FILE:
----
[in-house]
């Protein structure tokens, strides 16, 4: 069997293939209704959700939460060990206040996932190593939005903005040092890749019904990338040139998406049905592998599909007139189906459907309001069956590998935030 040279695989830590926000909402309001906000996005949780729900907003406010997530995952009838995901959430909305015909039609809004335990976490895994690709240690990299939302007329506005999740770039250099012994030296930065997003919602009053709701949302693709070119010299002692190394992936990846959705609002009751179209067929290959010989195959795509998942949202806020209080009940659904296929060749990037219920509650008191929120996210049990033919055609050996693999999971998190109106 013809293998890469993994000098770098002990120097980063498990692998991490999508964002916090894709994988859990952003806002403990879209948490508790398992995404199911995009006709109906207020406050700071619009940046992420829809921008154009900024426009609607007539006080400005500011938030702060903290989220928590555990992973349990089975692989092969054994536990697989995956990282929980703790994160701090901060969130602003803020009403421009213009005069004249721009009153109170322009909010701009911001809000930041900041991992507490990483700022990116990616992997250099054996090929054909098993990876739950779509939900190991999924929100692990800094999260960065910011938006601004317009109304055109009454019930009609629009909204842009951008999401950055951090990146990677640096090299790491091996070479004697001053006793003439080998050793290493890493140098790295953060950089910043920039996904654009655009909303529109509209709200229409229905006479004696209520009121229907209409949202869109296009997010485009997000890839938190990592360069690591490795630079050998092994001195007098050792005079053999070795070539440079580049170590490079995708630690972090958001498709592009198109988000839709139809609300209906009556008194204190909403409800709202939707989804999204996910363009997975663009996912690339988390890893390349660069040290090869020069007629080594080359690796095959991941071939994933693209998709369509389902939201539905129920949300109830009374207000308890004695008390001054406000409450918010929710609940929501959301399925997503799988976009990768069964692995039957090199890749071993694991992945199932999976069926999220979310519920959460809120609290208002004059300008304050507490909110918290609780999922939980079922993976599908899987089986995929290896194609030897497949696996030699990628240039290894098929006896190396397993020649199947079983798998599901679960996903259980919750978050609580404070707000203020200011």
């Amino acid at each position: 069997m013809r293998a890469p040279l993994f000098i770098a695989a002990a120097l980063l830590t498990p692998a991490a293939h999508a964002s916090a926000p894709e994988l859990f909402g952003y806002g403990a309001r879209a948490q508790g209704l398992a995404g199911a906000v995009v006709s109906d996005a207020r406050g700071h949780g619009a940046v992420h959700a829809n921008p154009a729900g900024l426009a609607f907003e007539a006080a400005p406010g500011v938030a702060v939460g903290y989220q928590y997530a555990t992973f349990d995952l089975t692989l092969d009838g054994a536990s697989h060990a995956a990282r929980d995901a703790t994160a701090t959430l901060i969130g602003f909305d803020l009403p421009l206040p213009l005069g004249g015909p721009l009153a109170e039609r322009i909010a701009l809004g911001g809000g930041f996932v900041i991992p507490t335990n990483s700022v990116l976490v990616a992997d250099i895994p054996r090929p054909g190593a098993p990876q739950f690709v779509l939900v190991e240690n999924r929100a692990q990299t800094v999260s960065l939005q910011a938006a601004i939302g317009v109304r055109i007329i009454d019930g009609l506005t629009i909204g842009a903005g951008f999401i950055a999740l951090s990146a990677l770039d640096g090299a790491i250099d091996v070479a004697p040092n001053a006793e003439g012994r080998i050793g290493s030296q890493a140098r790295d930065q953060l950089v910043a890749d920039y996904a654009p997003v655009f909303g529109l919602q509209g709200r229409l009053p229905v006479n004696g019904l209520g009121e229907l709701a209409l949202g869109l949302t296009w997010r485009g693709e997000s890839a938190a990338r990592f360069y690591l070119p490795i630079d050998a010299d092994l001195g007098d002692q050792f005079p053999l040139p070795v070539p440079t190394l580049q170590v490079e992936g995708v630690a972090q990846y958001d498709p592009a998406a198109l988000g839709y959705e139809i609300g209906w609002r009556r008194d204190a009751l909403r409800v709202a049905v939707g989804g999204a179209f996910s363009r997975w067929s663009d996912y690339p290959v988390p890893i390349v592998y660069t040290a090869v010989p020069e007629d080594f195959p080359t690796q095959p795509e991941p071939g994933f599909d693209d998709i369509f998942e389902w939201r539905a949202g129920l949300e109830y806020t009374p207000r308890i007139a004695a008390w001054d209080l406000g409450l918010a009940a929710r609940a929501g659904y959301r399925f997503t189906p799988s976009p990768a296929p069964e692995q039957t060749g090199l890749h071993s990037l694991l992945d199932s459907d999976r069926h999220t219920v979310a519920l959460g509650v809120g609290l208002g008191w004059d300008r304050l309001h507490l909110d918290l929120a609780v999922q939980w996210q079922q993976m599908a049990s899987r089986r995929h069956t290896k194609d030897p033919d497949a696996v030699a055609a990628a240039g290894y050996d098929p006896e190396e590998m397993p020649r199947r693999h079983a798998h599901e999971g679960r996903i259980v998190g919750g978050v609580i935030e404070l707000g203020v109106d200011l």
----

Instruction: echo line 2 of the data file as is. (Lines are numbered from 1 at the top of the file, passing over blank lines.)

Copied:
């Protein structure tokens, strides 16, 4: 069997293939209704959700939460060990206040996932190593939005903005040092890749019904990338040139998406049905592998599909007139189906459907309001069956590998935030 040279695989830590926000909402309001906000996005949780729900907003406010997530995952009838995901959430909305015909039609809004335990976490895994690709240690990299939302007329506005999740770039250099012994030296930065997003919602009053709701949302693709070119010299002692190394992936990846959705609002009751179209067929290959010989195959795509998942949202806020209080009940659904296929060749990037219920509650008191929120996210049990033919055609050996693999999971998190109106 013809293998890469993994000098770098002990120097980063498990692998991490999508964002916090894709994988859990952003806002403990879209948490508790398992995404199911995009006709109906207020406050700071619009940046992420829809921008154009900024426009609607007539006080400005500011938030702060903290989220928590555990992973349990089975692989092969054994536990697989995956990282929980703790994160701090901060969130602003803020009403421009213009005069004249721009009153109170322009909010701009911001809000930041900041991992507490990483700022990116990616992997250099054996090929054909098993990876739950779509939900190991999924929100692990800094999260960065910011938006601004317009109304055109009454019930009609629009909204842009951008999401950055951090990146990677640096090299790491091996070479004697001053006793003439080998050793290493890493140098790295953060950089910043920039996904654009655009909303529109509209709200229409229905006479004696209520009121229907209409949202869109296009997010485009997000890839938190990592360069690591490795630079050998092994001195007098050792005079053999070795070539440079580049170590490079995708630690972090958001498709592009198109988000839709139809609300209906009556008194204190909403409800709202939707989804999204996910363009997975663009996912690339988390890893390349660069040290090869020069007629080594080359690796095959991941071939994933693209998709369509389902939201539905129920949300109830009374207000308890004695008390001054406000409450918010929710609940929501959301399925997503799988976009990768069964692995039957090199890749071993694991992945199932999976069926999220979310519920959460809120609290208002004059300008304050507490909110918290609780999922939980079922993976599908899987089986995929290896194609030897497949696996030699990628240039290894098929006896190396397993020649199947079983798998599901679960996903259980919750978050609580404070707000203020200011």